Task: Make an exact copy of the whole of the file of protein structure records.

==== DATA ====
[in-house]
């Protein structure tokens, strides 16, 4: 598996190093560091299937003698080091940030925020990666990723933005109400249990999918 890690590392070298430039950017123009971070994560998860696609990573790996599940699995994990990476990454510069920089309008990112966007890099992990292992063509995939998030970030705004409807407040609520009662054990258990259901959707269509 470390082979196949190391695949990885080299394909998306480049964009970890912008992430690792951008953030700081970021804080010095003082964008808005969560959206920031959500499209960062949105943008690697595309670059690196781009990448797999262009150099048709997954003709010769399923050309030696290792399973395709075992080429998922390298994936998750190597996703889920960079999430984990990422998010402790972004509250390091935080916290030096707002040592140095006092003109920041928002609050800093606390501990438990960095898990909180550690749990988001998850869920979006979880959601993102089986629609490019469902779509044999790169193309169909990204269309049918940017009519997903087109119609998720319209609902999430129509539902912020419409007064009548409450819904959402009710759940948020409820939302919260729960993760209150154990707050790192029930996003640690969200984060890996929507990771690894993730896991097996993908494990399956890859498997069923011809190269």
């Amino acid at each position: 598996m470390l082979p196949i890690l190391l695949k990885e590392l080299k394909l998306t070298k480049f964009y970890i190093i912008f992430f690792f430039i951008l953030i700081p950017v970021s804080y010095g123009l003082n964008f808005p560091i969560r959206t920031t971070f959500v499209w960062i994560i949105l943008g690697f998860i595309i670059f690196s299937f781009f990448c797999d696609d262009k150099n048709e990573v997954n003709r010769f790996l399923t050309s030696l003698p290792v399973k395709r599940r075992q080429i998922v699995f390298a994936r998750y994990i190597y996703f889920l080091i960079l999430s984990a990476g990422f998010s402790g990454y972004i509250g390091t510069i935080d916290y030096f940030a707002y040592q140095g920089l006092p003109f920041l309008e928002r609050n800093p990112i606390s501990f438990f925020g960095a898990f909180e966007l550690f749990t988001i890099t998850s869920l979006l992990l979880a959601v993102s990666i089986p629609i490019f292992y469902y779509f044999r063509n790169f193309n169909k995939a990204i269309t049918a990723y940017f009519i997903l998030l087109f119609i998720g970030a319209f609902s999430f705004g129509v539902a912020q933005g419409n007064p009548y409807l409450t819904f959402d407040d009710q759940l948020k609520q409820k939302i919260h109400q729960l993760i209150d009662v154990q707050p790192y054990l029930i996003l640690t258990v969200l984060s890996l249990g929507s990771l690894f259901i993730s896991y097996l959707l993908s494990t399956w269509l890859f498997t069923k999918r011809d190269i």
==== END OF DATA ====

[in-house]
């Protein structure tokens, strides 16, 4: 598996190093560091299937003698080091940030925020990666990723933005109400249990999918 890690590392070298430039950017123009971070994560998860696609990573790996599940699995994990990476990454510069920089309008990112966007890099992990292992063509995939998030970030705004409807407040609520009662054990258990259901959707269509 470390082979196949190391695949990885080299394909998306480049964009970890912008992430690792951008953030700081970021804080010095003082964008808005969560959206920031959500499209960062949105943008690697595309670059690196781009990448797999262009150099048709997954003709010769399923050309030696290792399973395709075992080429998922390298994936998750190597996703889920960079999430984990990422998010402790972004509250390091935080916290030096707002040592140095006092003109920041928002609050800093606390501990438990960095898990909180550690749990988001998850869920979006979880959601993102089986629609490019469902779509044999790169193309169909990204269309049918940017009519997903087109119609998720319209609902999430129509539902912020419409007064009548409450819904959402009710759940948020409820939302919260729960993760209150154990707050790192029930996003640690969200984060890996929507990771690894993730896991097996993908494990399956890859498997069923011809190269």
């Amino acid at each position: 598996m470390l082979p196949i890690l190391l695949k990885e590392l080299k394909l998306t070298k480049f964009y970890i190093i912008f992430f690792f430039i951008l953030i700081p950017v970021s804080y010095g123009l003082n964008f808005p560091i969560r959206t920031t971070f959500v499209w960062i994560i949105l943008g690697f998860i595309i670059f690196s299937f781009f990448c797999d696609d262009k150099n048709e990573v997954n003709r010769f790996l399923t050309s030696l003698p290792v399973k395709r599940r075992q080429i998922v699995f390298a994936r998750y994990i190597y996703f889920l080091i960079l999430s984990a990476g990422f998010s402790g990454y972004i509250g390091t510069i935080d916290y030096f940030a707002y040592q140095g920089l006092p003109f920041l309008e928002r609050n800093p990112i606390s501990f438990f925020g960095a898990f909180e966007l550690f749990t988001i890099t998850s869920l979006l992990l979880a959601v993102s990666i089986p629609i490019f292992y469902y779509f044999r063509n790169f193309n169909k995939a990204i269309t049918a990723y940017f009519i997903l998030l087109f119609i998720g970030a319209f609902s999430f705004g129509v539902a912020q933005g419409n007064p009548y409807l409450t819904f959402d407040d009710q759940l948020k609520q409820k939302i919260h109400q729960l993760i209150d009662v154990q707050p790192y054990l029930i996003l640690t258990v969200l984060s890996l249990g929507s990771l690894f259901i993730s896991y097996l959707l993908s494990t399956w269509l890859f498997t069923k999918r011809d190269i």